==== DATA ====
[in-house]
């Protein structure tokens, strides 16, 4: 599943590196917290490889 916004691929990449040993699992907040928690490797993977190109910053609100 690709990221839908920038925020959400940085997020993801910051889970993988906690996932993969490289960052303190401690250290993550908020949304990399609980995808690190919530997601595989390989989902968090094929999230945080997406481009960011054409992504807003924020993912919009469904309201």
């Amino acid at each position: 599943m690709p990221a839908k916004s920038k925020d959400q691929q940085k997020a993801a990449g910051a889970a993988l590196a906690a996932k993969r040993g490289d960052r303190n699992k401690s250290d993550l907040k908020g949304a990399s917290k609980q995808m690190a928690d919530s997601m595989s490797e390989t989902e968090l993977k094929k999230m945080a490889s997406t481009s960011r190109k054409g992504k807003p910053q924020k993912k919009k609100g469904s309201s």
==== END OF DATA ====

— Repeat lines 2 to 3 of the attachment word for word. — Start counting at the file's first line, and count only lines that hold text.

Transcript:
């Protein structure tokens, strides 16, 4: 599943590196917290490889 916004691929990449040993699992907040928690490797993977190109910053609100 690709990221839908920038925020959400940085997020993801910051889970993988906690996932993969490289960052303190401690250290993550908020949304990399609980995808690190919530997601595989390989989902968090094929999230945080997406481009960011054409992504807003924020993912919009469904309201």
């Amino acid at each position: 599943m690709p990221a839908k916004s920038k925020d959400q691929q940085k997020a993801a990449g910051a889970a993988l590196a906690a996932k993969r040993g490289d960052r303190n699992k401690s250290d993550l907040k908020g949304a990399s917290k609980q995808m690190a928690d919530s997601m595989s490797e390989t989902e968090l993977k094929k999230m945080a490889s997406t481009s960011r190109k054409g992504k807003p910053q924020k993912k919009k609100g469904s309201s």